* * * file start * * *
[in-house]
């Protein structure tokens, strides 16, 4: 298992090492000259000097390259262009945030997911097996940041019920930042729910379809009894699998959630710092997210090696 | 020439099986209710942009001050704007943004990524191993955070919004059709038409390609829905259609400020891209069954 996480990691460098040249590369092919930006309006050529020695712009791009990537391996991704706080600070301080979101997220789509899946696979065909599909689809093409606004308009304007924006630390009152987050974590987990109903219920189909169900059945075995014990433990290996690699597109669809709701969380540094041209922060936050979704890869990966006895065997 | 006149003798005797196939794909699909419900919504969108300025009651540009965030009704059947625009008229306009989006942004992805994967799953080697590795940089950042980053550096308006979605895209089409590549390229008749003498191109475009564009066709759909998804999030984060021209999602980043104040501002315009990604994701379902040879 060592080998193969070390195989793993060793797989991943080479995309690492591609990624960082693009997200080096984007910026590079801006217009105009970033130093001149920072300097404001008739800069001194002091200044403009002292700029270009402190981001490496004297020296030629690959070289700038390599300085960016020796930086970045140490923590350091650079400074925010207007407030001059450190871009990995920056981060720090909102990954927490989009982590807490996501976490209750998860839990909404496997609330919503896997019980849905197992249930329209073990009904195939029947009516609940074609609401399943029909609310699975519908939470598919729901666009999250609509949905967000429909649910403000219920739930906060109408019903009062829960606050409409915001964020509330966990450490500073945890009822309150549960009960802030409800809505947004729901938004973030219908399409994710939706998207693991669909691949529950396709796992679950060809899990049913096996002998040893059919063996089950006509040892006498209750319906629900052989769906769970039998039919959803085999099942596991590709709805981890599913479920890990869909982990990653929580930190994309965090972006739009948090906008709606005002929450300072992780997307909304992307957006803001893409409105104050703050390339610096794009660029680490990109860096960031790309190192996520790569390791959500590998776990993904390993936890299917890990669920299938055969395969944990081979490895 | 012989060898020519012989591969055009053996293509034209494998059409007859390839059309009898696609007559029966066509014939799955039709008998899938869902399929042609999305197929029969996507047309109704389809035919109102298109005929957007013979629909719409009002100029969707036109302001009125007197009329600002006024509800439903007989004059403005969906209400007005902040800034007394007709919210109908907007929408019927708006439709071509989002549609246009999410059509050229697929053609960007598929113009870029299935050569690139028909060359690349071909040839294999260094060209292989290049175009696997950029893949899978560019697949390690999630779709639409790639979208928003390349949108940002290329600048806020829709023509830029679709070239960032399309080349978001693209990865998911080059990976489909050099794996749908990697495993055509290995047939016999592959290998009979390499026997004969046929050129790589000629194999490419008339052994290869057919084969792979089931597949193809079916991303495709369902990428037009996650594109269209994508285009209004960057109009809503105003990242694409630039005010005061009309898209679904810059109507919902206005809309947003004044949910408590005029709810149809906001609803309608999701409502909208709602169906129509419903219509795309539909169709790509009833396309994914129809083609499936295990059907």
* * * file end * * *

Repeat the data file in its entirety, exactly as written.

[in-house]
């Protein structure tokens, strides 16, 4: 298992090492000259000097390259262009945030997911097996940041019920930042729910379809009894699998959630710092997210090696 | 020439099986209710942009001050704007943004990524191993955070919004059709038409390609829905259609400020891209069954 996480990691460098040249590369092919930006309006050529020695712009791009990537391996991704706080600070301080979101997220789509899946696979065909599909689809093409606004308009304007924006630390009152987050974590987990109903219920189909169900059945075995014990433990290996690699597109669809709701969380540094041209922060936050979704890869990966006895065997 | 006149003798005797196939794909699909419900919504969108300025009651540009965030009704059947625009008229306009989006942004992805994967799953080697590795940089950042980053550096308006979605895209089409590549390229008749003498191109475009564009066709759909998804999030984060021209999602980043104040501002315009990604994701379902040879 060592080998193969070390195989793993060793797989991943080479995309690492591609990624960082693009997200080096984007910026590079801006217009105009970033130093001149920072300097404001008739800069001194002091200044403009002292700029270009402190981001490496004297020296030629690959070289700038390599300085960016020796930086970045140490923590350091650079400074925010207007407030001059450190871009990995920056981060720090909102990954927490989009982590807490996501976490209750998860839990909404496997609330919503896997019980849905197992249930329209073990009904195939029947009516609940074609609401399943029909609310699975519908939470598919729901666009999250609509949905967000429909649910403000219920739930906060109408019903009062829960606050409409915001964020509330966990450490500073945890009822309150549960009960802030409800809505947004729901938004973030219908399409994710939706998207693991669909691949529950396709796992679950060809899990049913096996002998040893059919063996089950006509040892006498209750319906629900052989769906769970039998039919959803085999099942596991590709709805981890599913479920890990869909982990990653929580930190994309965090972006739009948090906008709606005002929450300072992780997307909304992307957006803001893409409105104050703050390339610096794009660029680490990109860096960031790309190192996520790569390791959500590998776990993904390993936890299917890990669920299938055969395969944990081979490895 | 012989060898020519012989591969055009053996293509034209494998059409007859390839059309009898696609007559029966066509014939799955039709008998899938869902399929042609999305197929029969996507047309109704389809035919109102298109005929957007013979629909719409009002100029969707036109302001009125007197009329600002006024509800439903007989004059403005969906209400007005902040800034007394007709919210109908907007929408019927708006439709071509989002549609246009999410059509050229697929053609960007598929113009870029299935050569690139028909060359690349071909040839294999260094060209292989290049175009696997950029893949899978560019697949390690999630779709639409790639979208928003390349949108940002290329600048806020829709023509830029679709070239960032399309080349978001693209990865998911080059990976489909050099794996749908990697495993055509290995047939016999592959290998009979390499026997004969046929050129790589000629194999490419008339052994290869057919084969792979089931597949193809079916991303495709369902990428037009996650594109269209994508285009209004960057109009809503105003990242694409630039005010005061009309898209679904810059109507919902206005809309947003004044949910408590005029709810149809906001609803309608999701409502909208709602169906129509419903219509795309539909169709790509009833396309994914129809083609499936295990059907």